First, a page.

By Mark Tungate
Most advertising agencies look pretty much the same. There are informal touches like the pinball table and the kitchen, a few comfy sofas to sprawl around on, and a matrix of open plan offices and meeting rooms. It’s cool enough – but it could be anywhere.
When you enter Gyro Paris, however, you know you’re at Gyro. The graphic black-and-white décor is a brand signature, as are in-house descriptions like “shine”, for creativity, “think” for strategy and “hunt”, for new business. Sniff if you like, but agencies need USPs just as much as their clients do.
To my mind, Gyro’s USP has always been business-to-business: doing smart stuff for serious clients. But as we begin our conversation, Sébastien Zanini (executive creative director, above left) and Nathaël Duboc (general manager, above right) set me straight. Nathaël says: “Business-to-business is in our DNA, but here in Paris we prefer to think of it as ‘business to people’. The point is not to say to yourself that you’re communicating with a business decision maker, a sales director or the head of a company, but with a person. If you talk to the heart, the brain will follow.”
Even the toughest decision makers have a weakness for a good story, just like the rest of us. Hence Gyro’s insistence on work that it calls “humanly relevant”.
Summing up this approach is a recent campaign for Zeiss, which among other things makes glass for the lenses in your spectacles. Typically, as a consumer, you don’t choose who makes your lenses – you pick a stylish frame, and the optician chooses the lenses.
Gyro’s campaign focused (if you’ll excuse the pun) on the theme of “blue light”: the potentially damaging light emitted by our computers, phones and tablets. Zeiss makes lenses that combat this effect.
Sébastien says: “It was a B2C2B campaign – business to consumer to business. We took advantage of a consumer campaign to put the subject on the table and talk about product innovation. But the end target was the optician, who was made aware of a high-profile brand that already had a relationship with his customers, and which he could recommend.”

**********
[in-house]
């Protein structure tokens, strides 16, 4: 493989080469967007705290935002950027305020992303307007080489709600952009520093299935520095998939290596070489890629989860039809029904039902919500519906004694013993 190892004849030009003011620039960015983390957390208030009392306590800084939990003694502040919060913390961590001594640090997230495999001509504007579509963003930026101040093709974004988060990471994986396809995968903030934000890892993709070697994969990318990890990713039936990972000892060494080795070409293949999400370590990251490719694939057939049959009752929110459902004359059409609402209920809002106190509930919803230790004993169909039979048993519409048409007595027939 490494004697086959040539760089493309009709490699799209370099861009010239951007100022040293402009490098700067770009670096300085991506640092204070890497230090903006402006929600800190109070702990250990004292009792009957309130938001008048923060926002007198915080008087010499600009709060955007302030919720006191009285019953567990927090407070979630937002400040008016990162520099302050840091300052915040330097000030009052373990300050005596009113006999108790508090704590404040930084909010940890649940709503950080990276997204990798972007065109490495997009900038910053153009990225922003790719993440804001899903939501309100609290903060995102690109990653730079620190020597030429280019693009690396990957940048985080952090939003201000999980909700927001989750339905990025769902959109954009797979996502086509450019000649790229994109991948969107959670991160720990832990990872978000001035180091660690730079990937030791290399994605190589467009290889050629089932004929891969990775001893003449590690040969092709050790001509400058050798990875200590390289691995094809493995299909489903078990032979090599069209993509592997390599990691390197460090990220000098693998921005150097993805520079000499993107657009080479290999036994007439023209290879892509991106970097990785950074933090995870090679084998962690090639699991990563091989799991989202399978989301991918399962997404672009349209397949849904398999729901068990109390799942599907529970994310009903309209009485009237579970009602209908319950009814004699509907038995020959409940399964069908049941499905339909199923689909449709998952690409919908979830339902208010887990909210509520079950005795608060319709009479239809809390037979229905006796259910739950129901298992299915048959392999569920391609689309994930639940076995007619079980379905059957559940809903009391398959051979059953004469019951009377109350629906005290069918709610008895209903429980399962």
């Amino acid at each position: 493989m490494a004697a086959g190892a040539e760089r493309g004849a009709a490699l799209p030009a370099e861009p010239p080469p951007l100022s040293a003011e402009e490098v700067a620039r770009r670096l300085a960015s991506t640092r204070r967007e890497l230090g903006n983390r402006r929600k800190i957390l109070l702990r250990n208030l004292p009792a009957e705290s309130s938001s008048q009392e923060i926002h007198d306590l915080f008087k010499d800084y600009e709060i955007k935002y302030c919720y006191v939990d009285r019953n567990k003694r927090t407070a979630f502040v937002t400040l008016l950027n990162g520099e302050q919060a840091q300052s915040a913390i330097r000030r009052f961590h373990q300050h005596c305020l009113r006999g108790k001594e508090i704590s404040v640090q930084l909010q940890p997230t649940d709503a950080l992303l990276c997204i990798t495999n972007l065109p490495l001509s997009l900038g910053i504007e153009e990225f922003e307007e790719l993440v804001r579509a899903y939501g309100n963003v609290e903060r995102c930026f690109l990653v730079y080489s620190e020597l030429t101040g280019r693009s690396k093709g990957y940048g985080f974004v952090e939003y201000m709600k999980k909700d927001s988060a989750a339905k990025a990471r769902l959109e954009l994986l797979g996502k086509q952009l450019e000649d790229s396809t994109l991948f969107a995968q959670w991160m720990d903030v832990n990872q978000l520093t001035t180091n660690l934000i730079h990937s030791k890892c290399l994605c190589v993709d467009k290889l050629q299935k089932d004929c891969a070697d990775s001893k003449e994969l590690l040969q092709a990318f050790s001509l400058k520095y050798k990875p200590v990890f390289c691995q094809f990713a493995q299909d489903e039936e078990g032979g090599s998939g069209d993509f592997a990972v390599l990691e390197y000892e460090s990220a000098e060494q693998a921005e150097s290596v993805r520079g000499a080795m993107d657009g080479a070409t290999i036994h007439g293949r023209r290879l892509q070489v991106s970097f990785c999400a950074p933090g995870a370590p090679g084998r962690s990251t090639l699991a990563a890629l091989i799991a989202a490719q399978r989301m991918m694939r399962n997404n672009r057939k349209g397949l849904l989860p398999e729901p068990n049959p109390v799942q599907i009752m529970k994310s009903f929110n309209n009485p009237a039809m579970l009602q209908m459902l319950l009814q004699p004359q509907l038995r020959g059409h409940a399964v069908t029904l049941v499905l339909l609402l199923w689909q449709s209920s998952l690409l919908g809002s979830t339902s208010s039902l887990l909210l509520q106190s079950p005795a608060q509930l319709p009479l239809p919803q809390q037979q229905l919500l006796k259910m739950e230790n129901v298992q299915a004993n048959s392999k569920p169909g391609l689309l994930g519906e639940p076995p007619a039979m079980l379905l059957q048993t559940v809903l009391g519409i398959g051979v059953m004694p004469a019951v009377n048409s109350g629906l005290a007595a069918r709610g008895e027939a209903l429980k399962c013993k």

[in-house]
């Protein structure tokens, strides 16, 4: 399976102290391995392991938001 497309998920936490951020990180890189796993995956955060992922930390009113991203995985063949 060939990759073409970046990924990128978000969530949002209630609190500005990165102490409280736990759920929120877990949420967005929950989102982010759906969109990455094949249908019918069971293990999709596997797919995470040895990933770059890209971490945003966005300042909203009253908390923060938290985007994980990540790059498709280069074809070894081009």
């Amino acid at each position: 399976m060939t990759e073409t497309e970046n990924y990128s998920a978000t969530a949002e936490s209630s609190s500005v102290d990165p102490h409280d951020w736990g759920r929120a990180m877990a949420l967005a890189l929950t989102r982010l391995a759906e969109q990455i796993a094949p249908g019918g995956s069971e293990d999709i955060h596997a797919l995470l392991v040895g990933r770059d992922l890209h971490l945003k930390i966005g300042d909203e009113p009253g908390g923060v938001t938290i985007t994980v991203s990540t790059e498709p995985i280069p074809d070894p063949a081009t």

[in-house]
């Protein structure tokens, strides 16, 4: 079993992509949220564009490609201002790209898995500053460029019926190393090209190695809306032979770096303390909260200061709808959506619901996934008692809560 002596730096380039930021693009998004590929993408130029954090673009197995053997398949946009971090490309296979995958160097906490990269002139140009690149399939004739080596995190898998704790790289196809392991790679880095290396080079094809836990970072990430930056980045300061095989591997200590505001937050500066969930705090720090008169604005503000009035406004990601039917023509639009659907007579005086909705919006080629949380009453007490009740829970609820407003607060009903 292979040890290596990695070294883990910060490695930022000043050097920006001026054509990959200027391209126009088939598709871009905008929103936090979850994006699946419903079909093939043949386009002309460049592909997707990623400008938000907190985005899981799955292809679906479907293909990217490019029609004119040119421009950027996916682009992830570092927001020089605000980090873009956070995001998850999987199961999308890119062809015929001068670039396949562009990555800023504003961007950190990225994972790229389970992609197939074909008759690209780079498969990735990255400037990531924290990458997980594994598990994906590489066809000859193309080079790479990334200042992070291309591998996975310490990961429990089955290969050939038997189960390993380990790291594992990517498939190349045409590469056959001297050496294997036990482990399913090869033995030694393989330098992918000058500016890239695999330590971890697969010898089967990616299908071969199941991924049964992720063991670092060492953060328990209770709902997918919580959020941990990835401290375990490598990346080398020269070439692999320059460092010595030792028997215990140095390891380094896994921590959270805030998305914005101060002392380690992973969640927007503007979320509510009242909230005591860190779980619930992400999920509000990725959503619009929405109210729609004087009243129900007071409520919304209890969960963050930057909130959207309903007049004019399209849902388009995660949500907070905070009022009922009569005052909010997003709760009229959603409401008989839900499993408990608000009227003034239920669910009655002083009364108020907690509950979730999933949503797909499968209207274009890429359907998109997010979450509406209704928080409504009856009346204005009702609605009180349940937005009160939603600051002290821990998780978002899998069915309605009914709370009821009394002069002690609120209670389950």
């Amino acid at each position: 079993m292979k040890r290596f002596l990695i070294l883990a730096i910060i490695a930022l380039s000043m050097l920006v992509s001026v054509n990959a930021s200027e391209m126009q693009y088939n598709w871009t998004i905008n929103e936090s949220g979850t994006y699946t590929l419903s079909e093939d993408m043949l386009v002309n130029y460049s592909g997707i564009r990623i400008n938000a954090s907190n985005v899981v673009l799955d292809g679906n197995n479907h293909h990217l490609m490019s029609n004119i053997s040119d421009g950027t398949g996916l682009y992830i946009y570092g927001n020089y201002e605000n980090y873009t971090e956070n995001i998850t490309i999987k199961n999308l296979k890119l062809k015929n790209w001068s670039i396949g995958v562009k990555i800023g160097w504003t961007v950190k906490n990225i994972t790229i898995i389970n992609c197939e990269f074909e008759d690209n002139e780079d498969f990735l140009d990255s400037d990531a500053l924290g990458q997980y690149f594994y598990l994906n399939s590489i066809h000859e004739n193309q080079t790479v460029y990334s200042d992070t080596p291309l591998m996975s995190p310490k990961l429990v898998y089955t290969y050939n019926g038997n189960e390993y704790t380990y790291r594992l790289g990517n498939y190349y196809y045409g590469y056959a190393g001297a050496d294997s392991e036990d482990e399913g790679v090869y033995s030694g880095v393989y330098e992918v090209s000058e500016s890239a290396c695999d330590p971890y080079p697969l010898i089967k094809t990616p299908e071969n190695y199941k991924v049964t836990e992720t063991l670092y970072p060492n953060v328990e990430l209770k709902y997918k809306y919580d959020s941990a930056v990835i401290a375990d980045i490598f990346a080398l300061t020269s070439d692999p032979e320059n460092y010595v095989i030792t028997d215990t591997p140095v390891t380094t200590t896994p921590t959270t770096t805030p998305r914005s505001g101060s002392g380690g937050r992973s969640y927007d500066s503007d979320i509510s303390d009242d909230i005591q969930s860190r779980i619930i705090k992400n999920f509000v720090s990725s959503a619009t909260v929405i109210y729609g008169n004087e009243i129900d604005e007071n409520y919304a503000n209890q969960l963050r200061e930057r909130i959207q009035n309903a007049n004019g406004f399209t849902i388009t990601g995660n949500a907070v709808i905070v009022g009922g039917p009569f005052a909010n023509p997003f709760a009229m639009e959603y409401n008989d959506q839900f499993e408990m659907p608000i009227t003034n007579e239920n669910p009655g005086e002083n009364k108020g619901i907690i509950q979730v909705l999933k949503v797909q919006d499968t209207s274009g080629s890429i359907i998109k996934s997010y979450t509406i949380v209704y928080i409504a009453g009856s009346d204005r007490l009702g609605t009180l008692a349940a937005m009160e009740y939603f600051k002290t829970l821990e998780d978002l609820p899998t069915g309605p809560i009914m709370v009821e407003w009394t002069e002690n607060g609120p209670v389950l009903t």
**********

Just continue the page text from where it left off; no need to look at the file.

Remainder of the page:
Gyro seems to have an ability to create emotion around products you didn’t think you cared about. School books, for instance. The agency’s ad about a sentient robot child who uses Oxford notebooks to learn a new skill is one of my favorites of the past couple of years.
“We don’t employ B2B experts as such,” says Sébastien, “but communication experts capable of exploiting insights that provoke emotions within the audience. After that it’s the precision in our choice of channels that enables us to reach very specific targets such as a B2B audience.”
POINT OF DEPARTURE
The agency has around 40 members of staff and sets great store by collaboration and team spirit. Nathaël says: “We practice internally the ‘human’ approach we’re always encouraging among our clients. There are always egos within a creative agency, but the landscape today is so complex that you have to work closely together, including with the clients.”
Sébastien agrees: “We recruit talents, but we’re not into the star system. It’s all about teamwork.” Another word the agency holds dear is “sincerity”, he continues. “Those who work at Gyro appreciate brands that have a real purpose. In fact, quite often our job with clients is to dig deep within their DNA to find their roots, their point of departure. In a way we play the role of therapist too – we listen to brands.”
Apart from Zeiss and Oxford, its clients include the French Ministry of Social Affairs, Health & Women’s Rights, dairy giant Danone and the cooperative Vivescia – in many ways a typical Gyro challenge as it specializes in grain production and processing. Recent wins include Saint-Gobain glass, chocolate maker De Neuville, the Employment Ministry, and the Midas chain of automotive service centers.
But the agency’s biggest news of the past 18 months was its acquisition by the Dentsu Aegis Network. With its roots in media buying and planning, Dentsu Aegis has expanded into digital marketing, experiential, consulting – and creative, thanks to its purchase of the agencies Isobar, McGarryBowen and of course Gyro itself.
At the time of writing, Gyro is about to shack up with the rest of the group in Dentsu’s offices, but Nathaël and Sébastien insist that a shared address doesn’t mean a diluted brand. “You don’t acquire a brand in order to dilute it,” Nathaël points out. “We’re a global network, with a distinct philosophy. When you come and visit us in the new offices you’re going to find the same color scheme, the same branding.”
On the other hand, Gyro now has access to Dentsu’s immense media and data resources, as well as the chance to collaborate with the other creative elements within the group. “It’s all about knowledge sharing,” says Nathaël. “We remain Gyro, but Gyro powered by Dentsu.”